Jump to content
  • Welcome to AngelsWin.com

    AngelsWin.com - THE Internet Home for Angels fans! Unraveling Angels Baseball ... One Thread at a Time.

    Register today to comment and join the most interactive online Angels community on the net!

    Once you're a member you'll see less advertisements. If you become a Premium member and you won't see any ads! 



OC Register: Angels suspend pitching coach Mickey Callaway amid alleged misconduct toward women

Recommended Posts

The Angels suspended pitching coach Mickey Callaway on Tuesday morning, after the publication of a story in which five women accused him of lewd behavior over the past five years.

“Late yesterday we were made aware of the allegations reported in The Athletic,” Angels spokesperson Marie Garvey said in a statement. “This morning we suspended Mickey Callaway, and will work closely with MLB to conduct a full investigation.”

The Angels still could fire Callaway after concluding an investigation.

In the story published Monday night in The Athletic, the women said Callaway aggressively pursued them through texts and social media while they worked in sports media, often sending shirtless photos of himself and in at least one case requesting nude photos in return.

Callaway, 45, was also accused of thrusting his crotch in the face of a female reporter during a one-on-one interview, and offering to provide a reporter information if she would “get drunk” with him.

The Athletic quoted a statement from Callaway in which he said he looked forward to specifically responding to the allegations in the future. He added: “Any relationship in which I was engaged has been consensual, and my conduct was in no way intended to be disrespectful to any women involved.”

The first documented incident occurred while Callaway was the Cleveland Indians pitching coach in 2015. They continued through his two years as manager of the New York Mets, in 2018 and 2019. At least one of the women from New York said Callaway continued pursuing her after he became the Angels pitching coach in October 2019.

The women told The Athletic that Callaway’s pattern of behavior was well known by women in the baseball industry, calling into question how he could have been hired by the Mets and the Angels.

“How would that be possible? At this point, it’s his reputation,” the woman said. “If they are vetting him, even an ounce of his personal life should reveal this.”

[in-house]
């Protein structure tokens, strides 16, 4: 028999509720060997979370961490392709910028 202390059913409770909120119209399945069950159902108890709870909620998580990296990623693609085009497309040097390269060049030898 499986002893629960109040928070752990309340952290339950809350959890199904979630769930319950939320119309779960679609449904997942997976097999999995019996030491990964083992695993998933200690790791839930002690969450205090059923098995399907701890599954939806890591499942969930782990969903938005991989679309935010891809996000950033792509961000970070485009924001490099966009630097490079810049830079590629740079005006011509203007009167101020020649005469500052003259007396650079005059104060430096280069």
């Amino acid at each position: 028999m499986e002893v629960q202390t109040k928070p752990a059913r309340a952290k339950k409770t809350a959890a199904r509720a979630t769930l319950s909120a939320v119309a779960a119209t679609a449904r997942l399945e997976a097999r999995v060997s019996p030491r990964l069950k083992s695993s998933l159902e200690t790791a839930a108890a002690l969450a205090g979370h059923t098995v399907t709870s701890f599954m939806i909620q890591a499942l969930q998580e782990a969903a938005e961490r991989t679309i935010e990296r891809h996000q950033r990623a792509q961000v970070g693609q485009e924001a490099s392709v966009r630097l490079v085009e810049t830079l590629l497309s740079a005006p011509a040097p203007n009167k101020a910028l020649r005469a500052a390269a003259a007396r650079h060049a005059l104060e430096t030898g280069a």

For the Mets, it marked the second embarrassing revelation in three weeks.

Jared Porter was fired last month as Mets general manager after a woman came forward and said Porter had harassed her years earlier, while she was in the media and he was working in the Chicago Cubs front office.

Porter had been a finalist for the Angels GM job in November, about a month before the Mets hired him.

This time, the Angels joined the Mets in making a hire that later would prompt questions.

Callaway was fired as Mets manager in October 2019, after a second consecutive unsuccessful season. The Angels, who were hiring a new staff under new manager Joe Maddon, quickly hired Callaway as their pitching coach.

Callaway had been known as one of baseball’s best pitching coaches after his five seasons helping the Indians become one of the most effective pitching staffs in the majors.

Maddon also knew Callaway from their time together with the Angels. Callaway spent parts of two seasons of his unspectacular playing career as a pitcher with the Angels, in 2002 and 2003, when Maddon was the bench coach.

Unless Callaway is exonerated before the start of spring training in two weeks, the Angels might need to find a new pitching coach.

The easiest move would be to promote bullpen coach Matt Wise, who was with the staff last year and has presumably been involved in all the organization’s discussions about pitching. Before joining the big-league staff, in 2020, Wise was a roving pitching instructor in the Angels’ farm system.

View the full article

Link to comment
Share on other sites

So.....  "Teams should have known" and these guys "should have been vetted" but the talk is always how women fear saying anything for fear of retribution.  

I don't doubt what they are saying is true, but if they talked about it amongst themselves yet never made it be known to MLB, their own networks, or the teams themselves out of fear it might hurt them professionally .... how would anyone in power know or be able to hold people accountable?  Kind of seems like a chicken vs egg situation.   

MLB needs to set up some phone line for shit like this where claims can be made anonymously or something.  How something like that doesn't already exist seems ridiculous.

Link to comment
Share on other sites

Join the conversation

You can post now and register later. If you have an account, sign in now to post with your account.

Reply to this topic...

×   Pasted as rich text.   Paste as plain text instead

  Only 75 emoji are allowed.

×   Your link has been automatically embedded.   Display as a link instead

×   Your previous content has been restored.   Clear editor

×   You cannot paste images directly. Upload or insert images from URL.

  • Create New...